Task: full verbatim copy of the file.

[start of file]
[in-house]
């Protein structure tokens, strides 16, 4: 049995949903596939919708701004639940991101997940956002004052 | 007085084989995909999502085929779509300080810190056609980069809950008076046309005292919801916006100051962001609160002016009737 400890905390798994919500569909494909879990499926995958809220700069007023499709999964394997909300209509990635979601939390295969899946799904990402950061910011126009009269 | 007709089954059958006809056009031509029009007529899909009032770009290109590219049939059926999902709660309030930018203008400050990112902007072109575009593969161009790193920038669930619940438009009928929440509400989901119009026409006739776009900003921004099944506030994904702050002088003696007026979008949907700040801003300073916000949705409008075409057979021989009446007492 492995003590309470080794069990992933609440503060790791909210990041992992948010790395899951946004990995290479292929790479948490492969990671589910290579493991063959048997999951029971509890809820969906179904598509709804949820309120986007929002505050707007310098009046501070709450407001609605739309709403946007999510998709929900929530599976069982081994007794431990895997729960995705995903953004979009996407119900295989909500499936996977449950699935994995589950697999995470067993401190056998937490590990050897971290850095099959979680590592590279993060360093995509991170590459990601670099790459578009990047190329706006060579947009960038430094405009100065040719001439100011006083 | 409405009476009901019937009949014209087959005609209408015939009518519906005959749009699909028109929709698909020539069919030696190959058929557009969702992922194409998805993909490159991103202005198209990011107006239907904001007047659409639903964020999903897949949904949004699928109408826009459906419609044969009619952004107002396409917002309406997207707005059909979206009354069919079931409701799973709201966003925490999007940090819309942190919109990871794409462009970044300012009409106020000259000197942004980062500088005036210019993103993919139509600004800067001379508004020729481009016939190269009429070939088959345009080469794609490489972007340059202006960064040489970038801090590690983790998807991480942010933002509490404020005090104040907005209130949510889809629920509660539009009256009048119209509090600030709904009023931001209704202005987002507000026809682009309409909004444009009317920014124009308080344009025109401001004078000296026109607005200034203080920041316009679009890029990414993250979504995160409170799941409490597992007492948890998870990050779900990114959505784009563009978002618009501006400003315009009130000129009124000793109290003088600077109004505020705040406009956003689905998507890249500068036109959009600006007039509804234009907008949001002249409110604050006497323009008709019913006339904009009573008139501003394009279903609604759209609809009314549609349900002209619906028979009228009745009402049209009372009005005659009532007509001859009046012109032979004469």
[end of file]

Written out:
[in-house]
């Protein structure tokens, strides 16, 4: 049995949903596939919708701004639940991101997940956002004052 | 007085084989995909999502085929779509300080810190056609980069809950008076046309005292919801916006100051962001609160002016009737 400890905390798994919500569909494909879990499926995958809220700069007023499709999964394997909300209509990635979601939390295969899946799904990402950061910011126009009269 | 007709089954059958006809056009031509029009007529899909009032770009290109590219049939059926999902709660309030930018203008400050990112902007072109575009593969161009790193920038669930619940438009009928929440509400989901119009026409006739776009900003921004099944506030994904702050002088003696007026979008949907700040801003300073916000949705409008075409057979021989009446007492 492995003590309470080794069990992933609440503060790791909210990041992992948010790395899951946004990995290479292929790479948490492969990671589910290579493991063959048997999951029971509890809820969906179904598509709804949820309120986007929002505050707007310098009046501070709450407001609605739309709403946007999510998709929900929530599976069982081994007794431990895997729960995705995903953004979009996407119900295989909500499936996977449950699935994995589950697999995470067993401190056998937490590990050897971290850095099959979680590592590279993060360093995509991170590459990601670099790459578009990047190329706006060579947009960038430094405009100065040719001439100011006083 | 409405009476009901019937009949014209087959005609209408015939009518519906005959749009699909028109929709698909020539069919030696190959058929557009969702992922194409998805993909490159991103202005198209990011107006239907904001007047659409639903964020999903897949949904949004699928109408826009459906419609044969009619952004107002396409917002309406997207707005059909979206009354069919079931409701799973709201966003925490999007940090819309942190919109990871794409462009970044300012009409106020000259000197942004980062500088005036210019993103993919139509600004800067001379508004020729481009016939190269009429070939088959345009080469794609490489972007340059202006960064040489970038801090590690983790998807991480942010933002509490404020005090104040907005209130949510889809629920509660539009009256009048119209509090600030709904009023931001209704202005987002507000026809682009309409909004444009009317920014124009308080344009025109401001004078000296026109607005200034203080920041316009679009890029990414993250979504995160409170799941409490597992007492948890998870990050779900990114959505784009563009978002618009501006400003315009009130000129009124000793109290003088600077109004505020705040406009956003689905998507890249500068036109959009600006007039509804234009907008949001002249409110604050006497323009008709019913006339904009009573008139501003394009279903609604759209609809009314549609349900002209619906028979009228009745009402049209009372009005005659009532007509001859009046012109032979004469």